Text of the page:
Take your favorite personal finance writer's advice with a grain of salt.

The current financial turmoil has prompted people to spend more time on their personal finances. A place they turn to is financial writers and their bestselling books. Some read personal finance columns, while others follow Web sites or blogs. These can be excellent places to begin a journey to get one's personal finances in order.

A big mistake is blindly following a favored financial writer. While personal finance reporters are certainly not writing with the intent to give readers inappropriate information, the problem is that nobody who writes about personal finance will be 100% correct when it comes to each individual. There are just too many variables. With this is mind, here are four reasons you should never blindly follow the advice of a financial writer.

Financial writers assume you view money a certain way. But when it comes to personal finance, some people are emotional about money, and others are analytical. There are shades of gray in between.

If you tend to be emotional about money and are trying to reduce debt, it's often better that you try to snowball your debt by paying off those with the lowest balances first, since this gives you a positive feeling. On the other hand, it's often recommended that you pay off debts with the highest interest rates -- the analytical approach.

Financial writers often leave out exceptions. Limited space usually makes it impossible to address all points on a topic. For example, when personal finance writers make a general statement that it's bad to have a large amount of credit card debt, this might not be true if you are paying 0% interest with an introductory special for six months while your savings are earning 5%. There are usually a number of exceptions to every rule.

Financial reporters write for beginners and focus on basics. They try to get across general information that will make the biggest impact and help the most number of readers. That means their advice may be good for the majority of readers, but there may be ways for those with more advanced knowledge to do even better.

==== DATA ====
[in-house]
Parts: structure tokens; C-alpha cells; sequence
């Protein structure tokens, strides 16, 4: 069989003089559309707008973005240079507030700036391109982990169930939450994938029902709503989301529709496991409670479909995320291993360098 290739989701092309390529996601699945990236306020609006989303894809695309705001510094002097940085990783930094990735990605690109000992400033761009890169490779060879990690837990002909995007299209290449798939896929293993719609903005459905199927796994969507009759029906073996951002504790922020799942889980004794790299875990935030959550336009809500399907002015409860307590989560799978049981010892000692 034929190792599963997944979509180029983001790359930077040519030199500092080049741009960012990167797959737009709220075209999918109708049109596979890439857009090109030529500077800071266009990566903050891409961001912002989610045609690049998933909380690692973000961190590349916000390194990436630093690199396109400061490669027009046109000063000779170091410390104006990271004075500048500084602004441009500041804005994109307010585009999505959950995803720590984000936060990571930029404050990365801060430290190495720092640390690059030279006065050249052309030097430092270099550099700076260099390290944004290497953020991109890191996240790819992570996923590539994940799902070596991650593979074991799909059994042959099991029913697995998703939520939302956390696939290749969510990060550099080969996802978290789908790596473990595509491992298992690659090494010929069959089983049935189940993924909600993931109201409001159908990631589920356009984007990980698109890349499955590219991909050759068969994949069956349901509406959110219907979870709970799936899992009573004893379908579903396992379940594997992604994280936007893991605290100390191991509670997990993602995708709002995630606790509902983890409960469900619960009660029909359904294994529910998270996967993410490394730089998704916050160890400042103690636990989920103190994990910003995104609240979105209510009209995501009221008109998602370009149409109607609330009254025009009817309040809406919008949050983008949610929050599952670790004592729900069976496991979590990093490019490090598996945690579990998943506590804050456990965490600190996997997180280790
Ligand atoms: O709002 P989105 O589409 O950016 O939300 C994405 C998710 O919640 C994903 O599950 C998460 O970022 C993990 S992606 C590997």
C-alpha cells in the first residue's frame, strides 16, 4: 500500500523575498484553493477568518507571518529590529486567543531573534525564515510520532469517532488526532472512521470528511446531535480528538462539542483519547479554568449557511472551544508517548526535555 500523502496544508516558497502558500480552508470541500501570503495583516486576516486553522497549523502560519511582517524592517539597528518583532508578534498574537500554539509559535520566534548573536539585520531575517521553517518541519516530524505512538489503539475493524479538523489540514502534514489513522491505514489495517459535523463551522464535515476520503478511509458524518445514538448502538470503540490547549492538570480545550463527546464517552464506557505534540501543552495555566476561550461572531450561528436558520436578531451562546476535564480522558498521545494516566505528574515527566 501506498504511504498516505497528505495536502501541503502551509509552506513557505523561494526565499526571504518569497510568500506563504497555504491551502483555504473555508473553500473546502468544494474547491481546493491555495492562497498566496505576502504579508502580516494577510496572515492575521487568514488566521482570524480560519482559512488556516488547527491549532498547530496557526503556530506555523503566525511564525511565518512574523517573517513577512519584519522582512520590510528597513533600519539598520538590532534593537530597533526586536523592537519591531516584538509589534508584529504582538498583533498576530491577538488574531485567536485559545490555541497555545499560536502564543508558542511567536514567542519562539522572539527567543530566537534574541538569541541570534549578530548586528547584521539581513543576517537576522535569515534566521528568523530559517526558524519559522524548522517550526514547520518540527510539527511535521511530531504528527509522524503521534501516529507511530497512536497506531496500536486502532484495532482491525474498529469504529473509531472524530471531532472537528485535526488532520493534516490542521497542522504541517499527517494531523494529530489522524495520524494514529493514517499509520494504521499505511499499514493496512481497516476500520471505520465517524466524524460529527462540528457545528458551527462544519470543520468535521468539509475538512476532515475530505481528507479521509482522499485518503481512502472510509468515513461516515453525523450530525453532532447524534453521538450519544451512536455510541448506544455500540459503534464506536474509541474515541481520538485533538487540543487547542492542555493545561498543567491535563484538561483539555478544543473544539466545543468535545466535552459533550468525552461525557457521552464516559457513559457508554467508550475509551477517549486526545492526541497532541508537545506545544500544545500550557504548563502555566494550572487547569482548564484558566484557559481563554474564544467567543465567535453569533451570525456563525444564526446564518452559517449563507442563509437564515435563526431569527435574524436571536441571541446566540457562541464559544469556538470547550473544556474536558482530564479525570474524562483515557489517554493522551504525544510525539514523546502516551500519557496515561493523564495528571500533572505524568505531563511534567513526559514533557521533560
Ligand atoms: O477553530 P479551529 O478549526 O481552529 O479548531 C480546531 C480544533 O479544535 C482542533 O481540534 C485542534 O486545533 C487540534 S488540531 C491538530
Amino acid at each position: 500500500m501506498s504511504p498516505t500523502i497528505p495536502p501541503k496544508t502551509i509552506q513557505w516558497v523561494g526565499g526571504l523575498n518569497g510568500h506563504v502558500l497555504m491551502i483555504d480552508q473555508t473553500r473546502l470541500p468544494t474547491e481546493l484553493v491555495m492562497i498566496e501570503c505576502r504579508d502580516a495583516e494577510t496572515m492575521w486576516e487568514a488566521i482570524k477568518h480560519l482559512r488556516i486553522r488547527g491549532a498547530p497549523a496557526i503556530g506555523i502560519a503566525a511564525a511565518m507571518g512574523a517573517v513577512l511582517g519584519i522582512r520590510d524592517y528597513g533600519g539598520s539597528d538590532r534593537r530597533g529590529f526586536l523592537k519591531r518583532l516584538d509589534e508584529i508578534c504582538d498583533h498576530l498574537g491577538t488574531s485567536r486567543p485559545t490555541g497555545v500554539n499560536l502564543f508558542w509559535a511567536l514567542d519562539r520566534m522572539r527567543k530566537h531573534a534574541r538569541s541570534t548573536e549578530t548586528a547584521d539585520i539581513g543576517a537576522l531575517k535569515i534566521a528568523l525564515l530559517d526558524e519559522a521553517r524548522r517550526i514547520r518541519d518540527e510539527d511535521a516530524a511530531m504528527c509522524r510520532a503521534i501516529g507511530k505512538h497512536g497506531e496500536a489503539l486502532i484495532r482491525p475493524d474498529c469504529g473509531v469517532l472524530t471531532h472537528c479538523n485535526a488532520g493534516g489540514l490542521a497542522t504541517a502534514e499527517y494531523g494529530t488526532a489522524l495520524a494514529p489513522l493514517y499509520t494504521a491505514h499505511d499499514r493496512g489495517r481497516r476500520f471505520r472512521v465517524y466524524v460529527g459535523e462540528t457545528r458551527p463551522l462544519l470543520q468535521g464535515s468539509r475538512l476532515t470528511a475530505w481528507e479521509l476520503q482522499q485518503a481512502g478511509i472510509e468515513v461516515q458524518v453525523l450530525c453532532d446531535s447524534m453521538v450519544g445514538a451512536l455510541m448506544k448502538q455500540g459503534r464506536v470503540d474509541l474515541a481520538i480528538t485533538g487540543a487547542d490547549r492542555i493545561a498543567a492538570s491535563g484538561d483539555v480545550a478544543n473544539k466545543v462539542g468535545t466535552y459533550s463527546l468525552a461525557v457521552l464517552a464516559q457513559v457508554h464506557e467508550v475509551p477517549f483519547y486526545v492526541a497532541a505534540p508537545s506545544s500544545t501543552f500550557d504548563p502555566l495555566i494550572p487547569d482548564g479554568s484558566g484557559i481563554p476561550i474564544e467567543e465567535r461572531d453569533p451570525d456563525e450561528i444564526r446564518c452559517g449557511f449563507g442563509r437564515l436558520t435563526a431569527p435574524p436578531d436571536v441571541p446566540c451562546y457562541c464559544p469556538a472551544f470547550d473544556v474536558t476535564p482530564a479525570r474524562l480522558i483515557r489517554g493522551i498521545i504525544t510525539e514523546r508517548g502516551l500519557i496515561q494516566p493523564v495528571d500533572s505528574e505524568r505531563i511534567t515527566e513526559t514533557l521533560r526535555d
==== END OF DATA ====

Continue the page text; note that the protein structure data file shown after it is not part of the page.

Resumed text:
For instance, personal finance writers often recommend that individuals place their savings in online banks, which earn more interest than a typical brick-and-mortar bank. This is true, but banks and credit unions sometimes offer promotions to gain deposits that can beat online bank rates. Chasing these promotions takes more work than the average person is willing to expend, but can mean an overall higher interest rate on your savings.

Financial writers don't know your financial goals. They're not privy to important details, which determine the best course of action. A personal finance writer would likely give you a different recommendation of where you should focus your efforts if she knew your main goal was to buy a house and not to save for retirement.

This does not mean you should ignore personal finance writers. Many issues they write about will apply to your situation. It simply means that for every piece of advice you read, consider if it makes sense in your situation and weigh the merits to your particular needs.
Jeffrey Strain has been a freelance personal finance writer for the past 10 years helping people save money and get their finances in order. He currently owns and runs SavingAdvice.com.